with our jobs; we think they make us unhappy, but without them they are miserable.
Linda Hirshman must find work much more rewarding than I do. When
women devote themselves to housework, she says, they "sacrifice their access
to money, power, and honor." She quotes Betty Friedan's exalted rhetoric
of empowerment through work:
Which is where Hirshman lost me altogether. The women in her
NY Times had not "sacrificed their access to money;" they were all
still quite wealthy, thanks to their husbands' jobs. So what if they
weren't actually earning it? Given the chance to live comfortable lives
without becoming corporate drones, they took it; what's wrong with that?
As for power, I wield a lot more around my house than I do in the office.
And honor? What does work in the "market economy" have to do
Maybe vacuuming doesn't "challenge any woman's full capacity," but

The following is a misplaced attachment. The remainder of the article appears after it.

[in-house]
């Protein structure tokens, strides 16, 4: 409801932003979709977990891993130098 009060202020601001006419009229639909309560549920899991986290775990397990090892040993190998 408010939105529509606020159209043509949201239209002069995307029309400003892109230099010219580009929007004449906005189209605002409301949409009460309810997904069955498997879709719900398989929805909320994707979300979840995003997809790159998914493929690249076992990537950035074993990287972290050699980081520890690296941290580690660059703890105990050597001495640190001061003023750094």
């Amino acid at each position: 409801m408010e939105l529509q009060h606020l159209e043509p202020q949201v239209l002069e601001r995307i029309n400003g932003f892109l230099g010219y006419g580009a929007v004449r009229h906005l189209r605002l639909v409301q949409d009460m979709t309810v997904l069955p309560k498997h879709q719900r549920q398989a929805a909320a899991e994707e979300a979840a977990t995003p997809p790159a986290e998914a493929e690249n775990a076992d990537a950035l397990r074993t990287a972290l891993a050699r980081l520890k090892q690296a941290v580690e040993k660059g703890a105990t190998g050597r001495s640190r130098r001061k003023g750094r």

how many people use their "full capacity" at work? I certainly don't.
My job requires a master's degree, but on the average day in the office
the most difficult thing I do is not eat the donuts from the box in the kitchen.
The whole reason I set up this web site and write these essays is
to keep myself intellectually alive, something that my job absolutely would
not do by itself.
Nor is using our "full capacity" the only thing Hirshman thinks we
get out of work:
Will they? If there is anything that undermines my autonomy
to direct my own life, it's having to be at work 40 hours a week. I
suppose my job does use my capacities for speech and reason, since the main
thing I do is write reports, but I am at loss to say whether I do so in a
"prudent way." And if we are really supposed to be doing more good
than harm in the world— is that self-important idealism?— we should all stay
as far as possible from the market economy. Hirshman seems particularly
interested in lawyers and faults female attorneys for not working hard enough
to become partners in their firms, but how many American lawyers do more
good than harm? How many CEOs? I know the market economy somehow
produces things that people need and want, and that we live longer and more
interesting lives because of our great, market-generated wealth, but from